Local communities to benefit from FCS windfarm schemeFebruary 25th, 2011 by Simon Haddock
2011 has been declared the International Year of Forests by the United Nations. The aim is to raise public awareness of the role that forests can play in securing a greener, more sustainable future.
It therefore seems appropriate that the Forestry Commission Scotland has agreed to work in partnership with Scottish developers to investigate the possibility of generating up to 500 megawatts of wind power on its estate.
The Forestry Commission owns 10% of Scotland’s land and this new scheme could see the construction of up to 200 wind turbines and benefit local communities to the tune of £2.5 million.
Communities are being offered a financial incentive of £5,000 per year, for each megawatt of power generated, to host the turbines. That’s twice the national average payment. Communities will then have the option to reinvest the money into the scheme to get a larger stake of the project.
The FCS has selected different partners to work on developing the schemes. Scottish Power Renewables has been chosen as the development partner for the Dumfries and Galloway and Arran region whilst PNE Wind UK is the partner of choice in Cowal, Stirlingshire, Tayside and the Trossachs. Fred Olsen Renewables will be developing schemes in the Grampian area and e.ONClimate and Renewables UK Developments Ltd will be responsible for Inverness-shire, Lochaber, the Northern Highlands and West Argyll.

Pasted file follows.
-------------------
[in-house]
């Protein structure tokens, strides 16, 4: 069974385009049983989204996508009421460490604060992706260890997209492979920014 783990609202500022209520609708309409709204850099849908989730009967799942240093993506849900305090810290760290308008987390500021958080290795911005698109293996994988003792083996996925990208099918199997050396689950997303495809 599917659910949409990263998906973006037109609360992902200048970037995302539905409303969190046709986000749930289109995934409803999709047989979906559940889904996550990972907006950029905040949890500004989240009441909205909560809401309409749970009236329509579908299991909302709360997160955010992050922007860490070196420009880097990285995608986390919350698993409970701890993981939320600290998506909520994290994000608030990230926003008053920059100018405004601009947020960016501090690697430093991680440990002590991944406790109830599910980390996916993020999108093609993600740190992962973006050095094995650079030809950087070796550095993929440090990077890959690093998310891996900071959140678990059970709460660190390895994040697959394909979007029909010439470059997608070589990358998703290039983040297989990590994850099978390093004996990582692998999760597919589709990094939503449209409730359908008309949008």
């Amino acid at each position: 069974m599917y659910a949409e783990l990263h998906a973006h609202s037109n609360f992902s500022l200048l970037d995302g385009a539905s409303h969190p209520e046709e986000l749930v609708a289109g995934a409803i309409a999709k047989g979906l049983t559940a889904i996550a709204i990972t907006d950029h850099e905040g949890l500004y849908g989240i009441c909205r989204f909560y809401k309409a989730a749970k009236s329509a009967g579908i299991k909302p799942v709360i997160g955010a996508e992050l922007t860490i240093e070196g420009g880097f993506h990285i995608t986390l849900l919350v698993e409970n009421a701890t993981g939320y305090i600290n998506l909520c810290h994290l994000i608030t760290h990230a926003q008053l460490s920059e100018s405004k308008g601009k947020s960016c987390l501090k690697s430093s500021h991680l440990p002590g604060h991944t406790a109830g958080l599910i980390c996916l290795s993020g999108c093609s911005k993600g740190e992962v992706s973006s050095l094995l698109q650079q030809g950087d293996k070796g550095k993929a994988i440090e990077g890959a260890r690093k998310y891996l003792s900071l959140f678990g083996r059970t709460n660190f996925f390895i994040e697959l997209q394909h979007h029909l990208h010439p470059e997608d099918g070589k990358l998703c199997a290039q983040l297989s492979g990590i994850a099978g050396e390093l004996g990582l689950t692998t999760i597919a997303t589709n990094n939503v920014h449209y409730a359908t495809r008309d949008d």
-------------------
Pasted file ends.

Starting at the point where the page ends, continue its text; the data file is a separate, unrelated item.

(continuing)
The developers now have eight months to produce a list of suitable wind sites in their regions. The Forestry Commission will need to approve the sites but providing it does, hundreds of new jobs could be created during the construction of the wind farms. The Commission is also committed to replanting any trees that are felled during windfarm developments.
The FCS seems to be fully embracing renewable energy projects. It is also looking into the development of small-scale hydro schemes in conjunction with small Scottish company Green Highland Renewables and a consortium of Gordon Gilkes and Co and Broadland Estates.
Will we now see the English and Welsh Forestry Commissions following suit?
Tags: forestry commission, forestry commission scotland, Green projects, hydro power, hydro power projects, Renewable Energy, renewable energy projects, renewables UK, scottish power renewables, united nations, Wind Energy, wind power, wind projects scotland, windfarm, windfarm development